I often think about this. For me, there’s a fine line between an integral truth to your writing, and entertainment. I have picked up books and, frankly, been bored by how credible they are. After all, isn’t genre fiction about escapism? What strikes me as slightly ironic about people who bang on about ‘credibility’ is that I, quite often, watch the news and realise that the world really is an odd place. Strange things happen, strange people with strange habits exist. Sometimes the real world is more bizarre than the written one.
However, I do get credibility. I do get why we need it. At the other end of the spectrum is a writer whose protagonist (normally a car salesman from Hounslow, enjoys drinking beer and eating TV dinners) is given access to AK47s, Russian intelligence and did I forget his ability to conjure up a six-pack and karate skills? I know, who knew?
I’d argue that credibility in literature has its place. For me, it’s about defining credibility. At the core of your novel, there needs to be a universal truth. For example, is your protagonist recently widowed? Did her husband get killed by a local youth when out clubbing? Does she want to find out who did it? Of course she does. Credibly speaking, we therefore expect her to get angry, cry, get frustrated and be filled with a burning desire to find out who the offender is. How is she going to do this? Well, let’s say she lives in Birmingham and her day job is working at the Bull Ring; her resources are limited. But what she does have is that hunger to find out who did it. Take her on a journey, put her in compromising situations, set up those obstacles. She becomes your own Sherlock Holmes. Not any old Sherlock, though. This one has raw emotion feeding her, making her act quickly and desperately. What are her resources? In this day and age, I’m guessing she has the internet, a phone, a car, maybe her husband hid away some secret papers. The list is endless but, most importantly, it’s real. Credible, even.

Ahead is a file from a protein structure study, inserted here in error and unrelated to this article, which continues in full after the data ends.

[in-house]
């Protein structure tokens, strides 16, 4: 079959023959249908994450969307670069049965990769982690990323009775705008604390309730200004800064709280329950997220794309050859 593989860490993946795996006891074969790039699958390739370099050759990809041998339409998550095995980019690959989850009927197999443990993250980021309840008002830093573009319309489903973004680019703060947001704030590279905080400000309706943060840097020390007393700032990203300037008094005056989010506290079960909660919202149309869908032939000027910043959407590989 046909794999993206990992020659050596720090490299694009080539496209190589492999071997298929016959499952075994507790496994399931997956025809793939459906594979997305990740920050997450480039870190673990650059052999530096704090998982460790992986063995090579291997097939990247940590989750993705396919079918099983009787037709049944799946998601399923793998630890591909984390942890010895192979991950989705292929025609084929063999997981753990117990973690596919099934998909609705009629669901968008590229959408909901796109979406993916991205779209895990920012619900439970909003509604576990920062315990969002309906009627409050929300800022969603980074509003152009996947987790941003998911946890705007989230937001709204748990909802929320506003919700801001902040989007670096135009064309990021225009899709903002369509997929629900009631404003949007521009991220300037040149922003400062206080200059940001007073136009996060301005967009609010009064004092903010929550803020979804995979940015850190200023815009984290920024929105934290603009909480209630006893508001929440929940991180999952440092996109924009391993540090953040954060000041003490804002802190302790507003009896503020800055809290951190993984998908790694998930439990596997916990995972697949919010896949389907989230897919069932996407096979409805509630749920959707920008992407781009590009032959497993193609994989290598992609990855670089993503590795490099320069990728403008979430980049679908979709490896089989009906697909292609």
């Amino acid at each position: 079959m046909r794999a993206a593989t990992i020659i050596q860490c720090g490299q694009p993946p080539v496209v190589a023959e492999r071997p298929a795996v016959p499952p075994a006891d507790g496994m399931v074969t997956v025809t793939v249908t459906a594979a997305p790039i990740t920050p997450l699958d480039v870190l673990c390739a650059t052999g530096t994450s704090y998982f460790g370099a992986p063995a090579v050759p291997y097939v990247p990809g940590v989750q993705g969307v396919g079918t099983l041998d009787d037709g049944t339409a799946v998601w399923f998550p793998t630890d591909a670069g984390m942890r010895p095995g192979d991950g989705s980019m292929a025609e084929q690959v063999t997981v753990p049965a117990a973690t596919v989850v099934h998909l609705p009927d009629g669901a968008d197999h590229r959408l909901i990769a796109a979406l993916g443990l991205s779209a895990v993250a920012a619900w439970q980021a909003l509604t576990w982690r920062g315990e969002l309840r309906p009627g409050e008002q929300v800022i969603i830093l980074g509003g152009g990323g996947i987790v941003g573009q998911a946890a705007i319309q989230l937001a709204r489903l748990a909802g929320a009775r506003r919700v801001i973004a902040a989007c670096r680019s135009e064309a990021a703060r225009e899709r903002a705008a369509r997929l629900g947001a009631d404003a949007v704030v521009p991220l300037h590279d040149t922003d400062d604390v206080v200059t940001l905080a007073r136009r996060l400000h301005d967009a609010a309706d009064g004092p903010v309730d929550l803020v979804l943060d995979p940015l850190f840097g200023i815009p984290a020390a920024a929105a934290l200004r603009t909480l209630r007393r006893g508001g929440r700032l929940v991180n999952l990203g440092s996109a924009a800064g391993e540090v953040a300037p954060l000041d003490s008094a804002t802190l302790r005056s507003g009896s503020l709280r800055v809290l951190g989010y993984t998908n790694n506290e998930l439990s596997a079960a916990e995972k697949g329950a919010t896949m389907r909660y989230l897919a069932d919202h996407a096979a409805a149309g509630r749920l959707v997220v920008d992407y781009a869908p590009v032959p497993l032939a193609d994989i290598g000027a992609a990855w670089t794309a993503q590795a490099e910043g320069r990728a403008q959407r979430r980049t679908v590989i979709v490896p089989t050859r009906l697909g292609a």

So, take your woman from Birmingham and put her through her paces. Entertain us.
Just don’t give her a red cape and dress her in lycra. That wouldn’t be credible. Incredible, yes. Credible? No.